The AWS service broker is is an open source project it allows for dev and ops teams to provision AWS native resources and expose these to appllication worksloads from within OpenShift.
The Service broker is build on the open service broker API.
The broker makes use of prescritive infrastructure as code templates (CloudFormation) to build out the AWS resource. Devs can select the desired AWS service from within OpenShift, select a plan which is a prebuild grouping of parameters, add a limited number of required parameters and build out an AWS resources.
This reduced context, interface and hat switching. Reduces the need to teams to have AWS console access, provides prescriptive access to only services needed.
The templates and plans can be inspected by security and modified if needed to fit the business or security use case. The prescritive approach is designed to enable dev team to start adding AWS services to their application stacks with best practice in mind as well as reduce learning curve. This helps drive adoption of AWS services and further modernization of workloads.
Once the AWS service is provisioned the broker will store all info needed to consume the resource such as usernames, passwords, IAM roles, endpoints etc inside the openshift secrets where teams can then bind these with ease to applications.
In the following video you can see a team member using the broker to launch an AWS RDS instace using the Service Broker.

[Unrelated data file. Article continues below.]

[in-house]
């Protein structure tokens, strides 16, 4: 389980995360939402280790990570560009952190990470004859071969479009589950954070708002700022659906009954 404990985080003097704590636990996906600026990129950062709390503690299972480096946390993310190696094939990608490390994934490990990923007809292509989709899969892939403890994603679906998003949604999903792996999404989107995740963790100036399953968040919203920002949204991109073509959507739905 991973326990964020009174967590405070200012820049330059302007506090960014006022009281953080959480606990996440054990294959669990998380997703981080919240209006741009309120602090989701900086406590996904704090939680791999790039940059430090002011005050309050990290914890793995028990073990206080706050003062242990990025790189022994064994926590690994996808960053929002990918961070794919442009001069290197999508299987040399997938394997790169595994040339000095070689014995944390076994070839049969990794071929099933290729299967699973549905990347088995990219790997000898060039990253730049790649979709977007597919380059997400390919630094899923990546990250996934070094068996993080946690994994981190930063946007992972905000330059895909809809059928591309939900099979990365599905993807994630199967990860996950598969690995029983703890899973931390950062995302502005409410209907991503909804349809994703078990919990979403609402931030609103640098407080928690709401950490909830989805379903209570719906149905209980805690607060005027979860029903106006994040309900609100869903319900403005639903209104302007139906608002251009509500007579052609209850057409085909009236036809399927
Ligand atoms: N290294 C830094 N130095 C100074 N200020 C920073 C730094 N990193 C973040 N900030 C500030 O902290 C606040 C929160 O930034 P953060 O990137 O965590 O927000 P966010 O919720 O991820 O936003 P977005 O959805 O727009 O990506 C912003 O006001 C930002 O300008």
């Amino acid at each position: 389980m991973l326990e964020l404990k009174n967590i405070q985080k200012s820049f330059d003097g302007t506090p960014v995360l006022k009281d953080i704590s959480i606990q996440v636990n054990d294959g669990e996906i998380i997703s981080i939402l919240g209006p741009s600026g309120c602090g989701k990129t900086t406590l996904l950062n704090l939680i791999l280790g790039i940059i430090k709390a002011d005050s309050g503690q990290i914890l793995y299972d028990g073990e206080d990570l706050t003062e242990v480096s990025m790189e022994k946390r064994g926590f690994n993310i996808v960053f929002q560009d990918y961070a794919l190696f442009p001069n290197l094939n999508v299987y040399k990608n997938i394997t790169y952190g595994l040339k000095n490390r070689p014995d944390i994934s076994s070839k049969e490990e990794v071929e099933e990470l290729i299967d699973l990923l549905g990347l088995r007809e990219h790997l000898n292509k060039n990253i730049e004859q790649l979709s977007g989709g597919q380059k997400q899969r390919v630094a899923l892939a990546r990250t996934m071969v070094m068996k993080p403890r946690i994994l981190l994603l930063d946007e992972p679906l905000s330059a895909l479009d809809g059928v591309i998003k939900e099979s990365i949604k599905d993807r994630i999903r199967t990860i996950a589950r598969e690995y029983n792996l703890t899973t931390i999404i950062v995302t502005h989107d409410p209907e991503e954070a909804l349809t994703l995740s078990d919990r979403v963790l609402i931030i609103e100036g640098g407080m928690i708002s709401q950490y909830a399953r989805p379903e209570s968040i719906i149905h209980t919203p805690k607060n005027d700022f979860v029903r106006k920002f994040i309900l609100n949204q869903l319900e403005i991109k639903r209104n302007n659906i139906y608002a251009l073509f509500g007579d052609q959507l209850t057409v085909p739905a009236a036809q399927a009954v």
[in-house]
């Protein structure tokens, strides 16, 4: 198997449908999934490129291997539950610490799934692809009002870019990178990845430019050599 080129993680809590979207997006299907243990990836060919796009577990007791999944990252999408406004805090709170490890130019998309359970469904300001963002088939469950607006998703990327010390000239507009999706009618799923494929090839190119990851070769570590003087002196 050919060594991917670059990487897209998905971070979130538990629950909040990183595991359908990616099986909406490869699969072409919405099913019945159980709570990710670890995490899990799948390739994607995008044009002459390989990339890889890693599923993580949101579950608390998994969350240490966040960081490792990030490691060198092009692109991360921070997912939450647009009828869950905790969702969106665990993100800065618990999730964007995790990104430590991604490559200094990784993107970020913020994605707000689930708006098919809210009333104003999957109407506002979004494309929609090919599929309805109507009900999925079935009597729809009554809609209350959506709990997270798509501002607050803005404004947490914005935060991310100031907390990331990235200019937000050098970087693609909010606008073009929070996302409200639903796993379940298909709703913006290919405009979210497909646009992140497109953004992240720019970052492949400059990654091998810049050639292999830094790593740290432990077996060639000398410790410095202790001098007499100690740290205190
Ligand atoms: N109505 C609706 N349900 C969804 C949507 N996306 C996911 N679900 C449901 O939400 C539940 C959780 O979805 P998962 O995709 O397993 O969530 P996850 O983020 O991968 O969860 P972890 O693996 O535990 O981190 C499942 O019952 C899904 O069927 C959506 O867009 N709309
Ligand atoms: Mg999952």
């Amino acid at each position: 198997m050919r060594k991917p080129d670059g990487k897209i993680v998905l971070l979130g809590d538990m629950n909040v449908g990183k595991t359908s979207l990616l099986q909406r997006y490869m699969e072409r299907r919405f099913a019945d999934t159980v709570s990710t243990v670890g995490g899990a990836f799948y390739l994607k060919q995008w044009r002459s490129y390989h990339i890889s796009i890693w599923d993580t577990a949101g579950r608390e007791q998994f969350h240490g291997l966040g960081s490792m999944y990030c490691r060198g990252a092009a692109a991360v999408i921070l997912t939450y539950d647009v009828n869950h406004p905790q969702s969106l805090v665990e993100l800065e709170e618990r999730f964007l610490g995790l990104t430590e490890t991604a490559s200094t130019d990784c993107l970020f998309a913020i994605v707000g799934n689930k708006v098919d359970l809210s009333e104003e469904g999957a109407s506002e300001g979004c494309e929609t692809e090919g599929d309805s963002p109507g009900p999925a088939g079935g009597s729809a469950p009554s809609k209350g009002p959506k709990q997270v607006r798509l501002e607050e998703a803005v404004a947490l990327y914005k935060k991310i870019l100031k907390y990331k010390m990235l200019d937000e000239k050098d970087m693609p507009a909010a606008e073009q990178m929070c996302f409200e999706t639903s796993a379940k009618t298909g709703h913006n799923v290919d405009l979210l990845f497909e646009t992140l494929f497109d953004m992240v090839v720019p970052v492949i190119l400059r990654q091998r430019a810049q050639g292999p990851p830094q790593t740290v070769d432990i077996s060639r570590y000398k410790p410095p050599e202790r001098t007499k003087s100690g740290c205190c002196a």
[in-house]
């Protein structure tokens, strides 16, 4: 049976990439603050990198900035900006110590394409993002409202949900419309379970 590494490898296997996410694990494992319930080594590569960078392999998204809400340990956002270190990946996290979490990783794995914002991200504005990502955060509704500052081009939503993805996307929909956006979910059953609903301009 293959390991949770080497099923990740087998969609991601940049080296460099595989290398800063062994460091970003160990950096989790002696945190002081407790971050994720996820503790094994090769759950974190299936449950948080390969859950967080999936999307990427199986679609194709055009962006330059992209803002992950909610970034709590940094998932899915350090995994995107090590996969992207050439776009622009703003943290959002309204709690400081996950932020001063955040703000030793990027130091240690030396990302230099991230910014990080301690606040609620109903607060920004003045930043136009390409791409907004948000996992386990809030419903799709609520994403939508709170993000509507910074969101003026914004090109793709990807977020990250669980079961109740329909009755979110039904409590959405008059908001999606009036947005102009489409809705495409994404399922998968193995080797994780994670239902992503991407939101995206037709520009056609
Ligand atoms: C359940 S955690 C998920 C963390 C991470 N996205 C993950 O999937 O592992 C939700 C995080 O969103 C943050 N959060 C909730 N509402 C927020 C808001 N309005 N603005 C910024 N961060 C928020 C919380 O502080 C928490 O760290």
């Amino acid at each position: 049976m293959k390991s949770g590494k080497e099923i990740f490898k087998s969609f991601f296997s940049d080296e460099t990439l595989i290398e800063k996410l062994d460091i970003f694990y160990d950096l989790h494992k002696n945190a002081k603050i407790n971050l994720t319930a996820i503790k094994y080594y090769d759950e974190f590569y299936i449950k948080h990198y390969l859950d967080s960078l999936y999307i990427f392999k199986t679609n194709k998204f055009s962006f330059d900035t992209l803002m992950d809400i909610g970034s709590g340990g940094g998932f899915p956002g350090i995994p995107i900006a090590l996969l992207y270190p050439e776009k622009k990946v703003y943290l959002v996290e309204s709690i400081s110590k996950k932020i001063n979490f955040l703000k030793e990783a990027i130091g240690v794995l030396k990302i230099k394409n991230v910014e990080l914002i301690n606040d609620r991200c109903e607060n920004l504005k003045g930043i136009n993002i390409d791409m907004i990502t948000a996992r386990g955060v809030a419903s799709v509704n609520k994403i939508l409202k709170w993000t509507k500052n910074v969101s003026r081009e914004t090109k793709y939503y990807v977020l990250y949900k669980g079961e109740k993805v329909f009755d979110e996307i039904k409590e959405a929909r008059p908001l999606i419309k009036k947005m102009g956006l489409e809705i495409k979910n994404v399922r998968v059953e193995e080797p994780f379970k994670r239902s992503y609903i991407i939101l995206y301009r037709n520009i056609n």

A service broker manages the deployment, configuration and lifecycle of services in a way that developers can easily plug services into their applications without having to get involved in the complexities of how to deploy them and what is needed to consume them.
Application platforms provide a marketplace or catalog of available services, once a service has been decided on it can be provisioned via gui, cli or declaritivily as part of an application manifest.
Applications consuming services simply need to point to well-known environment variables to retrieve the details required to consume the instance of it that has been connected. This provides a turn-key way to separate configuration and code, makes code very re-usable/re-deployable, and removes the risk of sensitive credentials ending up in code repositories.
Customers can add their own solutions through the service broker by using their own custom catalogs: